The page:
In an increasingly urban world, the most innovative ideas in the fight against global climate change are coming from cities and local initiatives, an environmental think-tank reported Wednesday.
WASHINGTON -- In an increasingly urban world, the most innovative ideas in the fight against global climate change are coming from cities and local initiatives, an environmental think-tank reported Wednesday.
The report by the Washington-based Worldwatch Institute noted the international trend toward city-dwelling, with 49 percent of the world's population living in cities in 2005. Soon, and for the first time in human history, more people will live in cities than in rural areas, the report's authors said.
When it comes to combating the effects of global warming, cities and other local governments often -- but not always -- lead the way, said Molly O'Meara Sheehan, project director of the report, "State of the World 2007".
"That's certainly where you see innovation, at the local level, whether it's mayors, whether it's community works or companies struggling to figure out how they can proceed," Sheehan said at a news conference.
Among examples of innovative projects the group cited were a move toward urban farming in Freetown, Sierra Leone and a push to let the vast majority of households in Rizhao, China, get solar-warmed water heaters plus powering traffic signals and street lights with solar cells. Also, in Bogota, Columbia, rapid transit has been improved with a system likened to a street-level subway.
Efforts by cities and other local governments are only part of the picture, with many national governments joining together to limit the emission of greenhouse gases that spur global warming. But not all developed countries support this effort, leaving the field clear for local action. And in the developing world, local efforts may have quicker impact than national plans that have little support.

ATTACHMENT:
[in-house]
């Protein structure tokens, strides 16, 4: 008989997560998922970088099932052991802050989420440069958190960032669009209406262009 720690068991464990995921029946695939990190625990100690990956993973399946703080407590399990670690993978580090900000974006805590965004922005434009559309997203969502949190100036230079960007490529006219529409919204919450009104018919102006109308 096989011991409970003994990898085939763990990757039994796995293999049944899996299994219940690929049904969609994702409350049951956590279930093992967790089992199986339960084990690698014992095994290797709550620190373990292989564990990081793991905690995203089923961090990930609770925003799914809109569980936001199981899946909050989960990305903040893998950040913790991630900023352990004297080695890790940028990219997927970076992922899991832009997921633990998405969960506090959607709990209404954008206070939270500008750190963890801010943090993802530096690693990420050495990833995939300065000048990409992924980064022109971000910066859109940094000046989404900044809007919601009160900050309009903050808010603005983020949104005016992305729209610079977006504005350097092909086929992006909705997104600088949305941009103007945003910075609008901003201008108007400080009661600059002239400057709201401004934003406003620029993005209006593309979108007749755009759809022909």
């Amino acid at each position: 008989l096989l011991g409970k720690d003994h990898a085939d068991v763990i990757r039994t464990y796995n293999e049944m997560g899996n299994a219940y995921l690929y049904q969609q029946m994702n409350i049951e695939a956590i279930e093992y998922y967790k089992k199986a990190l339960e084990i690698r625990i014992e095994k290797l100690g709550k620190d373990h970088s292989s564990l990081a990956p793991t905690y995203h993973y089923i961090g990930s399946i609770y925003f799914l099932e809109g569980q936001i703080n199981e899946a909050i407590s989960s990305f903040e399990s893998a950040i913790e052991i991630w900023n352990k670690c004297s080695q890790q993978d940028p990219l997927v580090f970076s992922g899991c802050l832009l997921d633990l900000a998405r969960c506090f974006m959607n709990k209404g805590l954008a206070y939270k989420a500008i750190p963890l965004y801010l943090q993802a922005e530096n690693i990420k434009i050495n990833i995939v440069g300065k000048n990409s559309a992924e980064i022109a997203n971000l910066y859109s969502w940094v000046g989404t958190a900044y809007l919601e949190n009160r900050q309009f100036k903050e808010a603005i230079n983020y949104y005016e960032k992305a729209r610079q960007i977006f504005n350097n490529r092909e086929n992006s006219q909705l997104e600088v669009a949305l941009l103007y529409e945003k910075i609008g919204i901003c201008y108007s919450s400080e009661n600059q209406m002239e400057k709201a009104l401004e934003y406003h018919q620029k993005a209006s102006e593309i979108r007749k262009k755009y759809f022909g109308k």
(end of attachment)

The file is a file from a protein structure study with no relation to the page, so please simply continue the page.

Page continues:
Asked whether the U.S. national government was "dropping the ball" in this effort, Sheehan responded yes, when it comes to the topic of energy.
One reason this may be occurring in the United States and some other developed countries like Japan is the traditional national influence of rural interests, Sheehan said.
A BILLION CITY DWELLERS
Christopher Flavin, Worldwatch president, suggested one reason this is occurring in the United States and elsewhere is because the big industries that hold sway at the national level often don't wield much power at the local level.
"There obviously are some particular industries that are resisting this change: the coal industry, the oil industry, the power industry," Flavin said at the news conference. "And those have big national constituencies in many cases. But if you go to an individual city, those kinds of industries do not tend to be powerful political forces."
A century ago, most of the world's people lived in the countryside, but by next year, more than half of all people will live in urban areas. Over 60 million people -- about the population of France -- are added to cities and suburbs each year, mostly in low-income settlements in developing countries, the report said.
Of the 3 billion who live in cities now, about 1 billion live in slums, which the report defined as areas without such basic necessities as clean water, a nearby toilet or durable housing.